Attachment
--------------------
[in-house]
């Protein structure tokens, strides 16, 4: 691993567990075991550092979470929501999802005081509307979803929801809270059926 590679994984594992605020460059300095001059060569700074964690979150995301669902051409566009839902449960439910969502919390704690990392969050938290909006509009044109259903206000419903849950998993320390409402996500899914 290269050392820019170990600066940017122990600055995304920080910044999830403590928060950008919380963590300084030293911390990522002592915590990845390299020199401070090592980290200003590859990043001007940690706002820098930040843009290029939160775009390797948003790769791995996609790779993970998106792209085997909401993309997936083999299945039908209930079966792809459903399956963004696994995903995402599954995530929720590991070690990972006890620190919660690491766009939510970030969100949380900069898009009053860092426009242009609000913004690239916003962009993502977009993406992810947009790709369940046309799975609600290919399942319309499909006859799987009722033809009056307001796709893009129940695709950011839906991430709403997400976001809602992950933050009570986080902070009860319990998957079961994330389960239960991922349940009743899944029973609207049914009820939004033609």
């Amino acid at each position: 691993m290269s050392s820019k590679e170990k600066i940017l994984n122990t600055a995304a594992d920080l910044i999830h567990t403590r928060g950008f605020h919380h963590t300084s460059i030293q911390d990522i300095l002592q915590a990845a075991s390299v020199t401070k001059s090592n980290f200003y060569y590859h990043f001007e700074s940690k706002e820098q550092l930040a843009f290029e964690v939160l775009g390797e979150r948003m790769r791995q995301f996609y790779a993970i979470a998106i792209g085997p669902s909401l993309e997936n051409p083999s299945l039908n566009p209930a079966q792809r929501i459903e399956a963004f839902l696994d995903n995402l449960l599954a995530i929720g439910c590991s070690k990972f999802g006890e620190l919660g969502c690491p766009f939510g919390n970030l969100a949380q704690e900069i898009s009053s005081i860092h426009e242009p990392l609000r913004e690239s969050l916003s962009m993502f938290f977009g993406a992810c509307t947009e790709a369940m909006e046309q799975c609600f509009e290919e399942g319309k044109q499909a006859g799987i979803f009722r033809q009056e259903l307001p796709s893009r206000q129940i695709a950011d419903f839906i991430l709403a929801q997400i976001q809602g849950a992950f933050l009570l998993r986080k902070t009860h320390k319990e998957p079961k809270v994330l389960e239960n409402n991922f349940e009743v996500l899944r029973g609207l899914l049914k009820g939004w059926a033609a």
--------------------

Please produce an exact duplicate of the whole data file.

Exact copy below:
[in-house]
């Protein structure tokens, strides 16, 4: 691993567990075991550092979470929501999802005081509307979803929801809270059926 590679994984594992605020460059300095001059060569700074964690979150995301669902051409566009839902449960439910969502919390704690990392969050938290909006509009044109259903206000419903849950998993320390409402996500899914 290269050392820019170990600066940017122990600055995304920080910044999830403590928060950008919380963590300084030293911390990522002592915590990845390299020199401070090592980290200003590859990043001007940690706002820098930040843009290029939160775009390797948003790769791995996609790779993970998106792209085997909401993309997936083999299945039908209930079966792809459903399956963004696994995903995402599954995530929720590991070690990972006890620190919660690491766009939510970030969100949380900069898009009053860092426009242009609000913004690239916003962009993502977009993406992810947009790709369940046309799975609600290919399942319309499909006859799987009722033809009056307001796709893009129940695709950011839906991430709403997400976001809602992950933050009570986080902070009860319990998957079961994330389960239960991922349940009743899944029973609207049914009820939004033609």
């Amino acid at each position: 691993m290269s050392s820019k590679e170990k600066i940017l994984n122990t600055a995304a594992d920080l910044i999830h567990t403590r928060g950008f605020h919380h963590t300084s460059i030293q911390d990522i300095l002592q915590a990845a075991s390299v020199t401070k001059s090592n980290f200003y060569y590859h990043f001007e700074s940690k706002e820098q550092l930040a843009f290029e964690v939160l775009g390797e979150r948003m790769r791995q995301f996609y790779a993970i979470a998106i792209g085997p669902s909401l993309e997936n051409p083999s299945l039908n566009p209930a079966q792809r929501i459903e399956a963004f839902l696994d995903n995402l449960l599954a995530i929720g439910c590991s070690k990972f999802g006890e620190l919660g969502c690491p766009f939510g919390n970030l969100a949380q704690e900069i898009s009053s005081i860092h426009e242009p990392l609000r913004e690239s969050l916003s962009m993502f938290f977009g993406a992810c509307t947009e790709a369940m909006e046309q799975c609600f509009e290919e399942g319309k044109q499909a006859g799987i979803f009722r033809q009056e259903l307001p796709s893009r206000q129940i695709a950011d419903f839906i991430l709403a929801q997400i976001q809602g849950a992950f933050l009570l998993r986080k902070t009860h320390k319990e998957p079961k809270v994330l389960e239960n409402n991922f349940e009743v996500l899944r029973g609207l899914l049914k009820g939004w059926a033609a």